Long Wedding

By: Natalie Shapero



Through it all—the usher’s nod, the Pachelbel,
the thousand psalms, the joke-misplacing
of the rings—I waited for the pause
to acknowledge the few scattered uncles
and friends too ill to attend. I waited for the silence
And keep them in my thoughts I did—I thought
of them so much that I missed all the dancing, all
the sling-back twirls, the forced displays
of riotousness, the cake. I missed all the children
being instructed not to touch the begonias,
and the paper lanterns almost catching fire.
I missed the plastic chimney glasses, emptied
of their cocktails, being set on a table and swept
down into a bag. I missed the part where they
honeymooned in Lisbon. I missed it
when they bought the house with the mudroom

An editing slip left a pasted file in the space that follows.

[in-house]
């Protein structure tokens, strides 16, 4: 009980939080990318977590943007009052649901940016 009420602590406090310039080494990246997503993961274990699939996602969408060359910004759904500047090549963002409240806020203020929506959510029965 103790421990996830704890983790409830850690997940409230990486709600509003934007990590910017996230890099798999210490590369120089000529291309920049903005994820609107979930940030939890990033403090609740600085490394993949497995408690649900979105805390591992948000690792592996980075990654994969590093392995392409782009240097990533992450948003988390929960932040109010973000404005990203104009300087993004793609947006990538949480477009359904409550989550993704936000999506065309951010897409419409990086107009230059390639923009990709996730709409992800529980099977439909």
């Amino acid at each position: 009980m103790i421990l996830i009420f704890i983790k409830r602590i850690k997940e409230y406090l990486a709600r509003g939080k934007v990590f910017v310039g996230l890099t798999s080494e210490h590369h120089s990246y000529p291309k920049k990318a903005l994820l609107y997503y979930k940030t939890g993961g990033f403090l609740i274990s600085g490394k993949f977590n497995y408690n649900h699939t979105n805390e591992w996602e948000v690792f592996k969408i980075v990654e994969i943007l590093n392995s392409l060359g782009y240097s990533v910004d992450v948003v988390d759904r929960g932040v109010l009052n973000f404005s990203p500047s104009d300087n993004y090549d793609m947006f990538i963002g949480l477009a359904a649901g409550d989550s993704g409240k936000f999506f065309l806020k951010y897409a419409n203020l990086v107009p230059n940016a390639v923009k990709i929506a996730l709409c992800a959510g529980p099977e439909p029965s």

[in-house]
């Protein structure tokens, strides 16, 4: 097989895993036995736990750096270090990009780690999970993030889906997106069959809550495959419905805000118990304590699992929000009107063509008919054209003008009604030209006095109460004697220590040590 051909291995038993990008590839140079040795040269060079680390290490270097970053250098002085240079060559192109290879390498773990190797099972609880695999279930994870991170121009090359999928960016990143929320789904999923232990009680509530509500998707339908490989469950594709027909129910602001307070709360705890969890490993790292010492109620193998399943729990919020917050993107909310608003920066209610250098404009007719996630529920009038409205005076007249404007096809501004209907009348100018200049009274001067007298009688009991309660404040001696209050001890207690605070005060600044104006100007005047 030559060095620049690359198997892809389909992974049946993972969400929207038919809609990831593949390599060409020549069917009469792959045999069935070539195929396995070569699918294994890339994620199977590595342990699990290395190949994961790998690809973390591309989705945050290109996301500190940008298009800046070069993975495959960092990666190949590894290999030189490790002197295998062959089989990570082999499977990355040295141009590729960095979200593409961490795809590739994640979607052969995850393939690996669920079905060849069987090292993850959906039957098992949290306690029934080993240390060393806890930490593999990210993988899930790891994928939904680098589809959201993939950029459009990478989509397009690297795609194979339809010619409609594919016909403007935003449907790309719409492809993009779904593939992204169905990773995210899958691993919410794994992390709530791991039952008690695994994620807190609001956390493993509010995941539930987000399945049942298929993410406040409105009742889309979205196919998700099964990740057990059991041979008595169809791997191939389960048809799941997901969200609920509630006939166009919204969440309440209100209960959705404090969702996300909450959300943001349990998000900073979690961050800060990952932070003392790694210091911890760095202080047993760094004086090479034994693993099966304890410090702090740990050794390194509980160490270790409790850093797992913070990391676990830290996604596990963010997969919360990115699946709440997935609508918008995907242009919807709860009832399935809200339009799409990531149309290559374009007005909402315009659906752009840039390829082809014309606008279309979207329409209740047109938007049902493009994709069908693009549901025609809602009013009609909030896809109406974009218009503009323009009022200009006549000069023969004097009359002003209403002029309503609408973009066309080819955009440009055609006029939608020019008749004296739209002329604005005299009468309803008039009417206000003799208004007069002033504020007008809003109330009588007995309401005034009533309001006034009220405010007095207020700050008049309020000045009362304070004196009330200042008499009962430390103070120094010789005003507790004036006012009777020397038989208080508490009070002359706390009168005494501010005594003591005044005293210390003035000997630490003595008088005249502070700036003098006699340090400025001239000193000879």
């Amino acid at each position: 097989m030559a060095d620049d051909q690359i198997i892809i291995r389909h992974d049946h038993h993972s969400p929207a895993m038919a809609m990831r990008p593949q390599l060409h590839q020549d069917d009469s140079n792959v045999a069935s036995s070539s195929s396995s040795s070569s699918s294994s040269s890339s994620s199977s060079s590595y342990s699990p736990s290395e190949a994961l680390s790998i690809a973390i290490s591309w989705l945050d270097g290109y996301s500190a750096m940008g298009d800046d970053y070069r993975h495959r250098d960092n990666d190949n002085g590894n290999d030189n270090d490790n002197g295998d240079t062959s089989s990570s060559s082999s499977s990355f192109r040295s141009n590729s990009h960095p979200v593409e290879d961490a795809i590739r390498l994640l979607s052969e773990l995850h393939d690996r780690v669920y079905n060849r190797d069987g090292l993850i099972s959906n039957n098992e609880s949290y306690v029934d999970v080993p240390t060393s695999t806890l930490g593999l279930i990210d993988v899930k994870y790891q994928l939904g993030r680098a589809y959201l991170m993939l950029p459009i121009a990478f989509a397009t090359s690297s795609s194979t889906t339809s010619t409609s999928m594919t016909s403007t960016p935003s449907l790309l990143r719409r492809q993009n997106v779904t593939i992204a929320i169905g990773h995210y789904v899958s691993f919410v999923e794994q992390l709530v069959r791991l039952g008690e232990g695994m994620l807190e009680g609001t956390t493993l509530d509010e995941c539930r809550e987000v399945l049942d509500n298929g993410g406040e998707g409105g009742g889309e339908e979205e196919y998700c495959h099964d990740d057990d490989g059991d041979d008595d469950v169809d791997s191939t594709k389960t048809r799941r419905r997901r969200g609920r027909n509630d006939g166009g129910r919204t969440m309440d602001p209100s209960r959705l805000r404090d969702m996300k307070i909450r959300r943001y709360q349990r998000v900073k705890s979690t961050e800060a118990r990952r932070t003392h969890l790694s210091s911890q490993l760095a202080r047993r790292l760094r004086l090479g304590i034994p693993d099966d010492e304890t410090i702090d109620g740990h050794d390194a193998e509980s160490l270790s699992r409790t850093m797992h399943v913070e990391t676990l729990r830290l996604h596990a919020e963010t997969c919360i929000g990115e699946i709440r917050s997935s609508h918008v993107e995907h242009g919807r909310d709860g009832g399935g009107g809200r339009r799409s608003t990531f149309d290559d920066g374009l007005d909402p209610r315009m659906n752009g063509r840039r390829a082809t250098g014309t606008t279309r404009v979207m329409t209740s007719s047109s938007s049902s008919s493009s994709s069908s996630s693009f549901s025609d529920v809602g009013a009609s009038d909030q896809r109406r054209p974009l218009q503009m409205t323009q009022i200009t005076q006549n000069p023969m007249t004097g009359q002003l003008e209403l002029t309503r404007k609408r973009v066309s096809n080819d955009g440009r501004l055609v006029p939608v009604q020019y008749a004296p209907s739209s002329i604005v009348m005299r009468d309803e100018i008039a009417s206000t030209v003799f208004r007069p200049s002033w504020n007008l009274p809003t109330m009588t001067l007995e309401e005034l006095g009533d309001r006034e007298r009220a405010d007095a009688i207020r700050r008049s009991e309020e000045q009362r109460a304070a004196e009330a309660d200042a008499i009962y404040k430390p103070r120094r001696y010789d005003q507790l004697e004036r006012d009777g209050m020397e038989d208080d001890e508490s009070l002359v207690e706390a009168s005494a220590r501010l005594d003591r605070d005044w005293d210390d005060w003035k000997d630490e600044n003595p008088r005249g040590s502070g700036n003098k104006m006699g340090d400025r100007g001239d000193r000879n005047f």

and the mansard roof. I missed it when they retired
somewhere placid. I missed their birthdays, every
year, and then I missed it when they died
and were buried in the dirt with their jewelry on.
I was still sitting there at the rented table,
in front of a single charred onion on a skewer,
thinking of all the guests who had to decline,
thinking of them in hospitals, attended to by loved
ones who had little to say aside from
I HATE HOSPITALS, but whose tenderness
still carried through. I was thinking of the times
I have attempted to exit my body. I was thinking
of how I’d had nowhere to go. I was wishing
for a smaller body hidden within the body,
a purer place to which we might retreat.
I was wishing for a canny escape not only
from what is around us, but also from what
is pitiless and ambulant and tacky and can lodge
one layer beneath the surface layer of our very
skin. Only under that is where we are.



shapero photo(2)

Natalie Shapero is the Professor of the Practice of Poetry at Tufts University and an editor at large of the Kenyon Review. Her poetry collections are Hard Child and No Object.